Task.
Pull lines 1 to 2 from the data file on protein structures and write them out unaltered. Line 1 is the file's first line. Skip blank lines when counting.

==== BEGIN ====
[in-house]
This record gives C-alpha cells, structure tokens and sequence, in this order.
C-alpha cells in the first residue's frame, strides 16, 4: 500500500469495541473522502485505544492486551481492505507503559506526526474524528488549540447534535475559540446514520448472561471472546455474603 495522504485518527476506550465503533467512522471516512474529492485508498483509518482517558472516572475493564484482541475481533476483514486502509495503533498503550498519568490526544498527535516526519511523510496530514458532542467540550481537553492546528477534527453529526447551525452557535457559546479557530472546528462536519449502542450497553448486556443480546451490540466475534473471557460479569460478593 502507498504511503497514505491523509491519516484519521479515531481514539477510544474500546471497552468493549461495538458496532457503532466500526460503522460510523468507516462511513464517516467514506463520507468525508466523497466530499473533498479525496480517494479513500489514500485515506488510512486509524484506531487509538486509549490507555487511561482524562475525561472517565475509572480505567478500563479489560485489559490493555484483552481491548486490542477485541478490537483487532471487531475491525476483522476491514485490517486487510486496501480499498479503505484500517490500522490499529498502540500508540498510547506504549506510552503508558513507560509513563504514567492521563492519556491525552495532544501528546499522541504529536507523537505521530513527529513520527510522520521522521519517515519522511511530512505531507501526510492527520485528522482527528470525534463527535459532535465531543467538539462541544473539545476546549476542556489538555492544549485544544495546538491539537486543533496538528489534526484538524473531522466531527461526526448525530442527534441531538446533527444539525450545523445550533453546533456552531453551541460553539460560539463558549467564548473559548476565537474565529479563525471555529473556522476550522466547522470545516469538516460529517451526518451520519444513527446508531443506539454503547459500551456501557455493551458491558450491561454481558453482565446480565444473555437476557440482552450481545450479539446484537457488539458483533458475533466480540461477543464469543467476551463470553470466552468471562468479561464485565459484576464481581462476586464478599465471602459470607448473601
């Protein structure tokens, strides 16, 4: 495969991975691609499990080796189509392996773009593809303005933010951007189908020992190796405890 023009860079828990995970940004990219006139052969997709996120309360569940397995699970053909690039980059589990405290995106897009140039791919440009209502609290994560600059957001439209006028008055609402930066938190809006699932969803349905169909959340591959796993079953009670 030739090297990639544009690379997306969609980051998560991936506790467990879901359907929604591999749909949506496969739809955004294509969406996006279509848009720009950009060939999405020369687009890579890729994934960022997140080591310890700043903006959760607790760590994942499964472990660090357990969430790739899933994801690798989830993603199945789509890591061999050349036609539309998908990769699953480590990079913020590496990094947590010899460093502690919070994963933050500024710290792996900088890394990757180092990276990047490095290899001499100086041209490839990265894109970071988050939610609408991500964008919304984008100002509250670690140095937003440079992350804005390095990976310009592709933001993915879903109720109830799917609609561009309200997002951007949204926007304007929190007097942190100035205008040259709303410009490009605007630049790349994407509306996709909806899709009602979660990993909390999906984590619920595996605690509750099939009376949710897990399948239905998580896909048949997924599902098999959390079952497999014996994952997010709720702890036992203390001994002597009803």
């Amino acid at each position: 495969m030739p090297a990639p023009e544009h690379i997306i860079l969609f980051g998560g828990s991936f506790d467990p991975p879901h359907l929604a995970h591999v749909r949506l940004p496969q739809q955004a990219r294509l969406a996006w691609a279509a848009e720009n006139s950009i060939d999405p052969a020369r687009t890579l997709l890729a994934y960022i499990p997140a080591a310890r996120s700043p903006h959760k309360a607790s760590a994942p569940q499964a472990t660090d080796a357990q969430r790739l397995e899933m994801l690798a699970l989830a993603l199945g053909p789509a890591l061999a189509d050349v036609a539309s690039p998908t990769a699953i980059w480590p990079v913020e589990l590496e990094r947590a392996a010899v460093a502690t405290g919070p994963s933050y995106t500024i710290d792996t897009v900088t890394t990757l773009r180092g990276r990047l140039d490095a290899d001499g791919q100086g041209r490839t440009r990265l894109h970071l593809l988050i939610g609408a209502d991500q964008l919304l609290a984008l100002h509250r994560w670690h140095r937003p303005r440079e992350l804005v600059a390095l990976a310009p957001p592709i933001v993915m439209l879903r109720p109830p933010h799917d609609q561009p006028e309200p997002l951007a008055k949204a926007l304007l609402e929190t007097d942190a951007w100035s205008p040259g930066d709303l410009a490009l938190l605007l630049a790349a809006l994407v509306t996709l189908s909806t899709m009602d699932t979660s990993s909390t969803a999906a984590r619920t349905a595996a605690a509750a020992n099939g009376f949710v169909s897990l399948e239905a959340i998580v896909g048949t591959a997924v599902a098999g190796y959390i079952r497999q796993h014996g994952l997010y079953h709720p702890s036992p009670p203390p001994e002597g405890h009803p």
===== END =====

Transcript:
[in-house]
This record gives C-alpha cells, structure tokens and sequence, in this order.